Mountain Fork River
aka: Mountain Fork of the Little River
The Mountain Fork River is a 158 km (98 mi.) tributary of the Little River in far west-central western Arkansas and southeastern Oklahoma. There are two major portions of the river: the upper Mountain Fork and the lower Mountain Fork. On the Arkansas side, the Mountain Fork belongs within the Ouachita Mountains natural division, Fourche Mountains subdivision, and just within the Red River system of the state. The headwaters of the upper course begin in the Ouachita Mountains (Weehunt Mountain) of Polk County, Arkansas, at the town of Mountain Fork on Arkansas Highway 8 where it then flows southward under Highway 246 (at a low water bridge) for about 16 km (9.8 mi.). Farther south, it then takes a right turn (west) and flows past the Oklahoma border, then southwestward under Highway 4 to Smithville, Oklahoma. The river then continues due south through the Ouachita National Forest past U.S. Highway 259, where it goes through the “narrows” just above the lake and ends at the dam (built in 1969) to form Broken Bow Lake in McCurtain County, Oklahoma. The lower part of the Mountain Fork River begins at the spillway in Beaver’s Bend State Park and flows to a low-water dam just inside the park boundaries. It then travels about 13 km (8.2 mi.) past Presbyterian Falls and under the U.S. Highway 70 bridge just east of Broken Bow, Oklahoma. The remainder of its course ends farther southeast about 10.2 km (6.4 mi.) as it flows into the Little River near the western boundary of the Little River National Wildlife Refuge.
The Mountain Fork River in Oklahoma is a designated trout stream for about 19 km (12 mi.) and supports both stocked rainbow and brown trout. The Oklahoma Department of Wildlife and Fisheries provides stock trout to make it a year-round fishery. In 2008, a 7.8 kg (17 lb. 4 oz.) brown trout (Salmo trutta) was caught by an angler in the Mountain Fork. In addition to fisheries, the upper Mountain Fork River is a popular seasonal stream that offers about 51 km (32 mi.) of canoeing and kayaking from near Hatfield (Polk County) to Broken Bow Lake. This portion of the river provides both Class I and II whitewater rapids.
The Mountain Fork is a fairly wide river with occasional ledges and long pools. It flows down a shallow gradient of approximately 2.4 to 3.0 m/min. (8 to 10 ft./min.) in a riverbed consisting of rock ledges that form small drops and long pools of flatwater. A popular activity among canoeists and kayakers is to run about 14 km (9 mi.) between U.S. Highway 259 at Smithville through what is termed “the narrows,” where larger drops are situated near the top of Broken Bow Lake. Below the lake, it becomes the lower Mountain Fork as it flows out of the dam below the lake at the power plant. The flow of the river slows considerably for about 8 km (5 mi.) between the power plant and the reregulation dam, where the whitewater section of the lower Mountain Fork begins.
Below Broken Bow Lake and dam, the 30 km (19 mi.) of the consistently flowing lower Mountain Fork has been described as the best whitewater stream in Oklahoma. Class I and II rapids are found in the upper part of this section, and paddlers must navigate waterfalls with a 1.2 m (4 ft.) drop.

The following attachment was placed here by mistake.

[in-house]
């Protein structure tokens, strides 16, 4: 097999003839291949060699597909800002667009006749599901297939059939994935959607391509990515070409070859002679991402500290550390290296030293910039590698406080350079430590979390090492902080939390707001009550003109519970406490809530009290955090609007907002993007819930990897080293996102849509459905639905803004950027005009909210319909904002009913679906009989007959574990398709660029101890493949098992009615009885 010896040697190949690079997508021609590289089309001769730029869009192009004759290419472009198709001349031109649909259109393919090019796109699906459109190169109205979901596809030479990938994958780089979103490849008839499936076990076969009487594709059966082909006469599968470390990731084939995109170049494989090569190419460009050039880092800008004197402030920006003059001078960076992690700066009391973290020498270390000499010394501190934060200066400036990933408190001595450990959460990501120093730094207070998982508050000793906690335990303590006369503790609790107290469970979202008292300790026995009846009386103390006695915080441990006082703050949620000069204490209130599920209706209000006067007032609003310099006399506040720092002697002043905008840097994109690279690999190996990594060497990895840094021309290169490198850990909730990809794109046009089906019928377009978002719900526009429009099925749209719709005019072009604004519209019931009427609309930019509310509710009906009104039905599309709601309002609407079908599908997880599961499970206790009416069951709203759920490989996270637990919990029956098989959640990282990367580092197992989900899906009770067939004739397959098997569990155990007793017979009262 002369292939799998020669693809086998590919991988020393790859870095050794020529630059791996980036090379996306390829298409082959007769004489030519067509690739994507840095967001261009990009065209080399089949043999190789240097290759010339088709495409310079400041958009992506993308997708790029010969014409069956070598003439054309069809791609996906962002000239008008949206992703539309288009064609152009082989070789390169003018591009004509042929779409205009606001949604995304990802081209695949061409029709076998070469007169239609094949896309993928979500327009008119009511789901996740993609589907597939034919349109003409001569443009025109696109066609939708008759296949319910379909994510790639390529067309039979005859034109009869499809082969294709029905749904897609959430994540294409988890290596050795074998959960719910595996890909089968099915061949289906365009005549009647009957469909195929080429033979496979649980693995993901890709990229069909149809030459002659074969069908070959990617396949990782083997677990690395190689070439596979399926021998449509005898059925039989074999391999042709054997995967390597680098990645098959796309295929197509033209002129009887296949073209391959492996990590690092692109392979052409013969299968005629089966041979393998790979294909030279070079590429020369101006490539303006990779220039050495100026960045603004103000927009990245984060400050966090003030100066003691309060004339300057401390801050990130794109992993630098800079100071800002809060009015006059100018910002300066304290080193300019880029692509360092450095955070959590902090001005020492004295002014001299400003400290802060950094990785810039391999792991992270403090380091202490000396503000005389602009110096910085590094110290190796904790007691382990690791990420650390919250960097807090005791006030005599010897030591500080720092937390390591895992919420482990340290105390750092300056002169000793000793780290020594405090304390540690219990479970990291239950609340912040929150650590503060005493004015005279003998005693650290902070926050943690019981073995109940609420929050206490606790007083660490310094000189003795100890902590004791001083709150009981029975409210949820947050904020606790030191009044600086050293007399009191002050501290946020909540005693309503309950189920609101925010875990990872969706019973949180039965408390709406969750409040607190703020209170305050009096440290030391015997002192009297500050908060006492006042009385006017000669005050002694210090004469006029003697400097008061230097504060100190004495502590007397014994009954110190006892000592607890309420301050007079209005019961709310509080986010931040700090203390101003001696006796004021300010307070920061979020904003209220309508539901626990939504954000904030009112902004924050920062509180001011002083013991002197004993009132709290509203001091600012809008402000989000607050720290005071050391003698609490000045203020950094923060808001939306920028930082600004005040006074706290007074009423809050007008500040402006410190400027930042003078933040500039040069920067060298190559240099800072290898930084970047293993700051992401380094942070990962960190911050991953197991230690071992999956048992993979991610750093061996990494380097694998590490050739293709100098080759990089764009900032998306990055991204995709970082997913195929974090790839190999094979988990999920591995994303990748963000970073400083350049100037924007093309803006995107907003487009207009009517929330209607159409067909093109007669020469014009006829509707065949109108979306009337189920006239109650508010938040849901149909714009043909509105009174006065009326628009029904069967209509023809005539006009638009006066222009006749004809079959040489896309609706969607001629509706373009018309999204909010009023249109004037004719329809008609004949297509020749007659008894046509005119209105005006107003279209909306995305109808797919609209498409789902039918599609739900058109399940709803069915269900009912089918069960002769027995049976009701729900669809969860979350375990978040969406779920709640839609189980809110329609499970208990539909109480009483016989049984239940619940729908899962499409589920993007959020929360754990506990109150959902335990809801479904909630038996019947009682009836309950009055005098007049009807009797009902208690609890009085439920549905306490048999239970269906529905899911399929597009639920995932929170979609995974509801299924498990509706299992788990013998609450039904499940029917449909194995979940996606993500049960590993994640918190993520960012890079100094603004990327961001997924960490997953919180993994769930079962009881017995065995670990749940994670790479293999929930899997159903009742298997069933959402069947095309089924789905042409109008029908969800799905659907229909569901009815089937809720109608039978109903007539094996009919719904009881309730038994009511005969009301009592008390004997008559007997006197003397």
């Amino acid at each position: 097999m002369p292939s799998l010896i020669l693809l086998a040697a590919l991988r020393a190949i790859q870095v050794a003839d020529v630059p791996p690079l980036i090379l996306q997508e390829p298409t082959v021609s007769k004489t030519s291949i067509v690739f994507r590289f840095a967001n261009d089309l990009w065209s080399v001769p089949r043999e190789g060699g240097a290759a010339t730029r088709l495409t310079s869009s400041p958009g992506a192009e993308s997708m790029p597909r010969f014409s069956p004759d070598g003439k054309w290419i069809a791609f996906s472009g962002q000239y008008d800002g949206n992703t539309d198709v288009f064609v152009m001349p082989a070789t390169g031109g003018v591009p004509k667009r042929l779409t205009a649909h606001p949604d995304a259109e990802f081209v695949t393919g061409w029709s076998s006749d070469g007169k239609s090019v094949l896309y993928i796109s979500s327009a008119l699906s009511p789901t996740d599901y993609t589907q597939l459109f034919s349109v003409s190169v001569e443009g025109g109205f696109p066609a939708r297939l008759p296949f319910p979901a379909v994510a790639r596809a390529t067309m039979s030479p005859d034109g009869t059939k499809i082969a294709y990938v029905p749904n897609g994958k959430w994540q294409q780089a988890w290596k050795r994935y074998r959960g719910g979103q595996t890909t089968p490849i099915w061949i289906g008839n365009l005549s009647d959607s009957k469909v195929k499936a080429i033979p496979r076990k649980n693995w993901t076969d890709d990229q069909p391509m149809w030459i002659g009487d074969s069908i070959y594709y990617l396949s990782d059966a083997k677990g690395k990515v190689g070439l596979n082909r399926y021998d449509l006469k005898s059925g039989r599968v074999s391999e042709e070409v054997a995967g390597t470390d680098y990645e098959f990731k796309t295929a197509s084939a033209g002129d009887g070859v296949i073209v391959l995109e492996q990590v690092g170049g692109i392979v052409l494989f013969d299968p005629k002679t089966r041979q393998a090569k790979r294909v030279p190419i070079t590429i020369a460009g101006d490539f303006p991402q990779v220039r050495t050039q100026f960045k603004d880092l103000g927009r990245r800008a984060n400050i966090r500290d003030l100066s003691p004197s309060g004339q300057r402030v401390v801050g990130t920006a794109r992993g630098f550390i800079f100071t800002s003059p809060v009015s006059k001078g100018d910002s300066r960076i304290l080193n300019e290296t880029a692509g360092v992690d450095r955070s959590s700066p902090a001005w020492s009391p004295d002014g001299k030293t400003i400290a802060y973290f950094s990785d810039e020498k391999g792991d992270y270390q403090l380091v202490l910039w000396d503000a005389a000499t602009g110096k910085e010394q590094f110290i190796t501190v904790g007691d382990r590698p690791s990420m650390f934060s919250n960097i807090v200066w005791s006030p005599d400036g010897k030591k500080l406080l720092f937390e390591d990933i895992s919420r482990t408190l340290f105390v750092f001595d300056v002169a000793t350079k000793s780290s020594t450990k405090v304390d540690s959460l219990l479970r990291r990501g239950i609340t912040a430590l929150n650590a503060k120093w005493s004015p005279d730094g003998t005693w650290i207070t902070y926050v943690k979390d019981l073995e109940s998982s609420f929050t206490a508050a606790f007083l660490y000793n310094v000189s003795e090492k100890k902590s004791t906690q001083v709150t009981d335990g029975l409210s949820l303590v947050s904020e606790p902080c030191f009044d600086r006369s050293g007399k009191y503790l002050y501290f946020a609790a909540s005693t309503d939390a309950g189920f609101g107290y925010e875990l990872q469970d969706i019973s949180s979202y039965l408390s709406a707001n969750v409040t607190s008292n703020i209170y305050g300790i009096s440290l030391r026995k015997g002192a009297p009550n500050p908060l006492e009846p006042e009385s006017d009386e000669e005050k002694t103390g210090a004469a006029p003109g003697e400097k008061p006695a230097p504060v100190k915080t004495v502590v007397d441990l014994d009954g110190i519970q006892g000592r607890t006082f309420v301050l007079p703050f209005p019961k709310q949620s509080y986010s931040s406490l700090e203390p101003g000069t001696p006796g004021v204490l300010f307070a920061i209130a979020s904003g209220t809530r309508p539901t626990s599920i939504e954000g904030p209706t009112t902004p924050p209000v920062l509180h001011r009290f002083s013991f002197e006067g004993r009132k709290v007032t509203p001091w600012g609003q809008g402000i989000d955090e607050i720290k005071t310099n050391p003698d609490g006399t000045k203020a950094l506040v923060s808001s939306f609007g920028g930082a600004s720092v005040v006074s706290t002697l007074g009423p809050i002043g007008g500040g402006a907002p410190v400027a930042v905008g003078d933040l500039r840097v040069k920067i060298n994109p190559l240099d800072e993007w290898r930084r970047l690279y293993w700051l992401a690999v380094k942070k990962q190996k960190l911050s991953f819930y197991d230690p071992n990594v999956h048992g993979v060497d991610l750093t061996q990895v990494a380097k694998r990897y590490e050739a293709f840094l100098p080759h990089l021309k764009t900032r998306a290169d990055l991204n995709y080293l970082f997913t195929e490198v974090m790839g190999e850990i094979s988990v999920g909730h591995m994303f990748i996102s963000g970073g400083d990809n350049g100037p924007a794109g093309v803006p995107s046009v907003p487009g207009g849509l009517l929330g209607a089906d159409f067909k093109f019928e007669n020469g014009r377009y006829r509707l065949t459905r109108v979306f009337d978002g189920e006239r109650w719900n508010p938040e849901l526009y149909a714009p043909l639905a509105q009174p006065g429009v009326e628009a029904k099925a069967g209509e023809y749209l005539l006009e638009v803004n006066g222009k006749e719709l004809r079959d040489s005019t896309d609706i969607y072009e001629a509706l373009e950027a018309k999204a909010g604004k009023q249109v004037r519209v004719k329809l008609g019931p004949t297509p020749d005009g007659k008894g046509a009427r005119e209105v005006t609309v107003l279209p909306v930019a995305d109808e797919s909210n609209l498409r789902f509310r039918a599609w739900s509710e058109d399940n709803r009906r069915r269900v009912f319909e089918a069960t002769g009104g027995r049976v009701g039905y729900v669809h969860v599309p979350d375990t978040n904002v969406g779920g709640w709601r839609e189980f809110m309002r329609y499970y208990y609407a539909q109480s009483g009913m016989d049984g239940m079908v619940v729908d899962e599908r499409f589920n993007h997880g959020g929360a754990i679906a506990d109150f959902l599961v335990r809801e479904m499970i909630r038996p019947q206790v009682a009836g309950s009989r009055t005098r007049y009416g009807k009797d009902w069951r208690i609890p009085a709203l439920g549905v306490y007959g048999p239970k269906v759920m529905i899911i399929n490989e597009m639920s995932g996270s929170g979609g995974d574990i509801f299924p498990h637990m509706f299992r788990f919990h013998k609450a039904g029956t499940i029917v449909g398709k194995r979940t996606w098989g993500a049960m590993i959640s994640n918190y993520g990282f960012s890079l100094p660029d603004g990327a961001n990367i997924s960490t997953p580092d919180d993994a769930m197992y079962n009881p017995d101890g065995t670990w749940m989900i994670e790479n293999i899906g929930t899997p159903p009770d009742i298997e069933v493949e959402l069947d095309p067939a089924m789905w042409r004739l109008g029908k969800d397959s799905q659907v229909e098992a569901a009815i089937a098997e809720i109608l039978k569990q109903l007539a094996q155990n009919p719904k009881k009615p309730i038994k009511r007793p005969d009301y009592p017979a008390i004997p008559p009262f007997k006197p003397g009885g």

Concerning noteworthy fish biota of the river, there are historical records of the Kiamichi shiner (Notropis ortenburgeri) from a single locality in the upper Mountain Fork River of Arkansas and also from Lick Creek, a tributary of the Mountain Fork River in Oklahoma. In addition, the peppered shiner (Notropis perpallidus) has been collected in both the upper and lower portions of the river. Interestingly, the type locality for the Ouachita Mountain shiner (Lythrurus snelsoni) is the Mountain Fork River at Arkansas Highway 246 bridge, 4.8 km (2.9 mi.) west of Hatfield. According to the Arkansas Game and Fish Commission, all three species (family Leucisidae) are on the list of the Species of Greatest Conservation Need and protected in the state.
For additional information:
Arkansas Endangered, Regulated, and Species of Greatest Conservation Need. Arkansas Game and Fish Commission, Little Rock, 2018.
Finnell, J. C., Robert M. Jenkins, and G. E. Hall. The Fishery Resources of the Little River System, McCurtain County, Oklahoma. Norman: Oklahoma Fish Resources Laboratory Report Number 55, 1956.
“Lower Mountain Fork River Trout Regulations.” Beavers Bend State Park. http://www.beaversbend.com/fishing.html (accessed September 3, 2020).
Miller, Rudolph J., and Henry W. Robison. Fishes of Oklahoma. Norman: University of Oklahoma Press, 2004.
“Mountain Fork.” American Whitewater. https://www.americanwhitewater.org/content/River/detail/id/2575/ (accessed September 3, 2020).
Mountain Fork River. Southwest Paddler. http://southwestpaddler.com/docs/littleok9.html (accessed September 3, 2020).
Robison, Henry W. “Status Survey of the Peppered Shiner, Notropis perpallidus Hubbs and Black, in Arkansas and Oklahoma.” Journal of the Arkansas Academy of Science 60: 101‒107. Online at https://scholarworks.uark.edu/jaas/vol60/iss1/16/ (accessed September 3, 2020).
Robison, Henry W., and Thomas M. Buchanan. Fishes of Arkansas. 2nd ed. Fayetteville: University of Arkansas Press, 2020.
Chris T. McAllister
Eastern Oklahoma State College
Last Updated: 09/03/2020